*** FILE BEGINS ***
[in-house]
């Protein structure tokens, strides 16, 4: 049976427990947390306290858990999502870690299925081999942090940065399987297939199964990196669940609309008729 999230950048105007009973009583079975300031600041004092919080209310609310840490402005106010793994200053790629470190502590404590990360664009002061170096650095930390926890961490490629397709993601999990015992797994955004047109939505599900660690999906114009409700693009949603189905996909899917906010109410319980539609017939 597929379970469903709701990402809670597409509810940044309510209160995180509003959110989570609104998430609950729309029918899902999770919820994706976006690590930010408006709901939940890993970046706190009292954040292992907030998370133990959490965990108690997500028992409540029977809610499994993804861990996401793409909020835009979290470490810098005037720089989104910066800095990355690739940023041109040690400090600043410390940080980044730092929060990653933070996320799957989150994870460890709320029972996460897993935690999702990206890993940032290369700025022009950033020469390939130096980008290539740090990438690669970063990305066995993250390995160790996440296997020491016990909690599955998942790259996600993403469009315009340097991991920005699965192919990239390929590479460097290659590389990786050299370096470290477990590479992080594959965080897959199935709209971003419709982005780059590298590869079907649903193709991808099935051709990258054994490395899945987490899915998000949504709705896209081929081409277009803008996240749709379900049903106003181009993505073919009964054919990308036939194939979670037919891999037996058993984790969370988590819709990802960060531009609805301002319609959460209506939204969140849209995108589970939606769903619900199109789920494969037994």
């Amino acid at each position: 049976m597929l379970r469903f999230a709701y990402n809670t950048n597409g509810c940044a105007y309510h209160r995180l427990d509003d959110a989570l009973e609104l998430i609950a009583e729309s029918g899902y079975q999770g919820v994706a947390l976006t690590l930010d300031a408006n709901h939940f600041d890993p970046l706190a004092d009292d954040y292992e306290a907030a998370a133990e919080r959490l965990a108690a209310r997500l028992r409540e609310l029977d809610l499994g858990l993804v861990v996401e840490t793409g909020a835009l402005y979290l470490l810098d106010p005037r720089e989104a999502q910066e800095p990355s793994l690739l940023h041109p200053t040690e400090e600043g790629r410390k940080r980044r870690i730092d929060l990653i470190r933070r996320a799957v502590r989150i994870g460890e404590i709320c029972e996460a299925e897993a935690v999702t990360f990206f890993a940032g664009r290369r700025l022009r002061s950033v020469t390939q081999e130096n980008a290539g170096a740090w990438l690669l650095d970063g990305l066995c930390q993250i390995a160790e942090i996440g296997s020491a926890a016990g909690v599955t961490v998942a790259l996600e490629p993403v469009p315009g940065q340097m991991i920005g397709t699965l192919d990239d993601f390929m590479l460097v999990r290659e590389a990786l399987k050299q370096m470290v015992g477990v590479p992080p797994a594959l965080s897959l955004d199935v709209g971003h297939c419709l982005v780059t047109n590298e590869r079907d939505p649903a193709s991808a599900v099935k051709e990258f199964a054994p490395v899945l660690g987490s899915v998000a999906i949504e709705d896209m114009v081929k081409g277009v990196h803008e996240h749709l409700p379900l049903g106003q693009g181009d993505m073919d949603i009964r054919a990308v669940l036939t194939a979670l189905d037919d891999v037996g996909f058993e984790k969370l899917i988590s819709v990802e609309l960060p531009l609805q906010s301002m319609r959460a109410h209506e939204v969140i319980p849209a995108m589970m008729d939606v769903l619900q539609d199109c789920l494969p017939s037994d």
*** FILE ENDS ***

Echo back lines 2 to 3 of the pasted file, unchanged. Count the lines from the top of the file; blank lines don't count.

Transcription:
């Protein structure tokens, strides 16, 4: 049976427990947390306290858990999502870690299925081999942090940065399987297939199964990196669940609309008729 999230950048105007009973009583079975300031600041004092919080209310609310840490402005106010793994200053790629470190502590404590990360664009002061170096650095930390926890961490490629397709993601999990015992797994955004047109939505599900660690999906114009409700693009949603189905996909899917906010109410319980539609017939 597929379970469903709701990402809670597409509810940044309510209160995180509003959110989570609104998430609950729309029918899902999770919820994706976006690590930010408006709901939940890993970046706190009292954040292992907030998370133990959490965990108690997500028992409540029977809610499994993804861990996401793409909020835009979290470490810098005037720089989104910066800095990355690739940023041109040690400090600043410390940080980044730092929060990653933070996320799957989150994870460890709320029972996460897993935690999702990206890993940032290369700025022009950033020469390939130096980008290539740090990438690669970063990305066995993250390995160790996440296997020491016990909690599955998942790259996600993403469009315009340097991991920005699965192919990239390929590479460097290659590389990786050299370096470290477990590479992080594959965080897959199935709209971003419709982005780059590298590869079907649903193709991808099935051709990258054994490395899945987490899915998000949504709705896209081929081409277009803008996240749709379900049903106003181009993505073919009964054919990308036939194939979670037919891999037996058993984790969370988590819709990802960060531009609805301002319609959460209506939204969140849209995108589970939606769903619900199109789920494969037994």
């Amino acid at each position: 049976m597929l379970r469903f999230a709701y990402n809670t950048n597409g509810c940044a105007y309510h209160r995180l427990d509003d959110a989570l009973e609104l998430i609950a009583e729309s029918g899902y079975q999770g919820v994706a947390l976006t690590l930010d300031a408006n709901h939940f600041d890993p970046l706190a004092d009292d954040y292992e306290a907030a998370a133990e919080r959490l965990a108690a209310r997500l028992r409540e609310l029977d809610l499994g858990l993804v861990v996401e840490t793409g909020a835009l402005y979290l470490l810098d106010p005037r720089e989104a999502q910066e800095p990355s793994l690739l940023h041109p200053t040690e400090e600043g790629r410390k940080r980044r870690i730092d929060l990653i470190r933070r996320a799957v502590r989150i994870g460890e404590i709320c029972e996460a299925e897993a935690v999702t990360f990206f890993a940032g664009r290369r700025l022009r002061s950033v020469t390939q081999e130096n980008a290539g170096a740090w990438l690669l650095d970063g990305l066995c930390q993250i390995a160790e942090i996440g296997s020491a926890a016990g909690v599955t961490v998942a790259l996600e490629p993403v469009p315009g940065q340097m991991i920005g397709t699965l192919d990239d993601f390929m590479l460097v999990r290659e590389a990786l399987k050299q370096m470290v015992g477990v590479p992080p797994a594959l965080s897959l955004d199935v709209g971003h297939c419709l982005v780059t047109n590298e590869r079907d939505p649903a193709s991808a599900v099935k051709e990258f199964a054994p490395v899945l660690g987490s899915v998000a999906i949504e709705d896209m114009v081929k081409g277009v990196h803008e996240h749709l409700p379900l049903g106003q693009g181009d993505m073919d949603i009964r054919a990308v669940l036939t194939a979670l189905d037919d891999v037996g996909f058993e984790k969370l899917i988590s819709v990802e609309l960060p531009l609805q906010s301002m319609r959460a109410h209506e939204v969140i319980p849209a995108m589970m008729d939606v769903l619900q539609d199109c789920l494969p017939s037994d």